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UPDATE:  Chip Towers lays on the pessimism thickly.

Secondary is huge concern. Defensive coordinator Todd Grantham, secondary coach Scott Lakatos and Richt have generally downplayed the injury and youth situation in the defensive backfield. Don’t be fooled. This is a huge deal and a major liability heading into the Clemson game. Tray Matthews’ hamstring and shoulder injuries in preseason camp were a major setback, as was, of course, Josh Harvey-Clemons getting suspended. Equally as disconcerting was strong safety Corey Moore going down with a knee injury. I don’t see him playing at all against Clemson, at this point. So at this juncture, your starting safeties are former walkon Connor Norman and true freshman Quincy Mauger. Meanwhile, neither Matthews nor Moore competed in a single full-speed scrimmage since practices began Aug. 1. So even if they do play against the Tigers, imagine the shock to the system it’s going to be to be asked contain Sammy Watkins and Martavis Bryant and the like with Tajh Boyd at the controls. Barring more injuries, Georgia’s OK at the corners with Damian Swann and Sheldon Dawson. But it could be a long day in Death Valley for the defensive backs.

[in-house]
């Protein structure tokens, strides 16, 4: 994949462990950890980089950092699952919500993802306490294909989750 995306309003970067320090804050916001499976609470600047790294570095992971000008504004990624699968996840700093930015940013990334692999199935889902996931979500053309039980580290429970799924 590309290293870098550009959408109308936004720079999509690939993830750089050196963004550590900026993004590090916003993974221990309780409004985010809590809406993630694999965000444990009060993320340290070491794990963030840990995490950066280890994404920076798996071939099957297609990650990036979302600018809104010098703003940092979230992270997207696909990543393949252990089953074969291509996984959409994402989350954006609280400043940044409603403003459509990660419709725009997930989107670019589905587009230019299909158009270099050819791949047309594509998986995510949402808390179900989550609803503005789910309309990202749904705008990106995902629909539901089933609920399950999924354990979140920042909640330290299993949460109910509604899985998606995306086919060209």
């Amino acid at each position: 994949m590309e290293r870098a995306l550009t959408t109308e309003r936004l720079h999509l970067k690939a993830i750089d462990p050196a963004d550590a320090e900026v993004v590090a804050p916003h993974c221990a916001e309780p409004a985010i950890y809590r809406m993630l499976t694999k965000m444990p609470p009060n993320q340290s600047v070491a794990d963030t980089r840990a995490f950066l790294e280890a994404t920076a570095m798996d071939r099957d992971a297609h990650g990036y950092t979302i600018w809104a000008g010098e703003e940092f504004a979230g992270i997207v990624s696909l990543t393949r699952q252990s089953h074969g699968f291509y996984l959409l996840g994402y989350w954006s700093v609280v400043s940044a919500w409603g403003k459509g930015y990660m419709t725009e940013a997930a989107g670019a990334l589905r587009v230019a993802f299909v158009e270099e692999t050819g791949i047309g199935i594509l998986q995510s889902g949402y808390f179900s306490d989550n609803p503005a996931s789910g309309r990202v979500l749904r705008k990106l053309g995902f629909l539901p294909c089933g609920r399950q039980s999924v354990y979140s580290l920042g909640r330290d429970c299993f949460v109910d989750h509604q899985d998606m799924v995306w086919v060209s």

Gonna be interesting, that’s for sure.